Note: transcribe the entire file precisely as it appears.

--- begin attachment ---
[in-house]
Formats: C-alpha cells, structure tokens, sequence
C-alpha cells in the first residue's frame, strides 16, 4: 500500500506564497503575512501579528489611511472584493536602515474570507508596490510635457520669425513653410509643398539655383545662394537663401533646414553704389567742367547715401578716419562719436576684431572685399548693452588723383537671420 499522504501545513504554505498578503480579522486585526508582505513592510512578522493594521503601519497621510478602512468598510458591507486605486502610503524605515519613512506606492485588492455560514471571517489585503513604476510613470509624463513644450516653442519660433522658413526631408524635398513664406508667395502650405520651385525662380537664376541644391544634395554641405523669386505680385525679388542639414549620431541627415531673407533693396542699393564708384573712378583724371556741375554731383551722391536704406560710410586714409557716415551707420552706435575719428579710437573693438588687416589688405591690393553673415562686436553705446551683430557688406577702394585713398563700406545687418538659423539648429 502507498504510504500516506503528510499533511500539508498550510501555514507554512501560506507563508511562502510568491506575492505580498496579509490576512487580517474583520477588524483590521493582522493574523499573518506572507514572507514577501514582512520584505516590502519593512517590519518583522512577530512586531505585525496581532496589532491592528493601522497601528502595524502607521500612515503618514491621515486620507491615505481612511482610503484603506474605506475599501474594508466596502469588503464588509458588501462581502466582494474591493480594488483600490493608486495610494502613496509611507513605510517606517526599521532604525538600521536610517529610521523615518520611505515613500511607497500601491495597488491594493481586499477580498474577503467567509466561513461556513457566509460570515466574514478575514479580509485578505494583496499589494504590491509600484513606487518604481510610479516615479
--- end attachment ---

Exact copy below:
[in-house]
Formats: C-alpha cells, structure tokens, sequence
C-alpha cells in the first residue's frame, strides 16, 4: 500500500506564497503575512501579528489611511472584493536602515474570507508596490510635457520669425513653410509643398539655383545662394537663401533646414553704389567742367547715401578716419562719436576684431572685399548693452588723383537671420 499522504501545513504554505498578503480579522486585526508582505513592510512578522493594521503601519497621510478602512468598510458591507486605486502610503524605515519613512506606492485588492455560514471571517489585503513604476510613470509624463513644450516653442519660433522658413526631408524635398513664406508667395502650405520651385525662380537664376541644391544634395554641405523669386505680385525679388542639414549620431541627415531673407533693396542699393564708384573712378583724371556741375554731383551722391536704406560710410586714409557716415551707420552706435575719428579710437573693438588687416589688405591690393553673415562686436553705446551683430557688406577702394585713398563700406545687418538659423539648429 502507498504510504500516506503528510499533511500539508498550510501555514507554512501560506507563508511562502510568491506575492505580498496579509490576512487580517474583520477588524483590521493582522493574523499573518506572507514572507514577501514582512520584505516590502519593512517590519518583522512577530512586531505585525496581532496589532491592528493601522497601528502595524502607521500612515503618514491621515486620507491615505481612511482610503484603506474605506475599501474594508466596502469588503464588509458588501462581502466582494474591493480594488483600490493608486495610494502613496509611507513605510517606517526599521532604525538600521536610517529610521523615518520611505515613500511607497500601491495597488491594493481586499477580498474577503467567509466561513461556513457566509460570515466574514478575514479580509485578505494583496499589494504590491509600484513606487518604481510610479516615479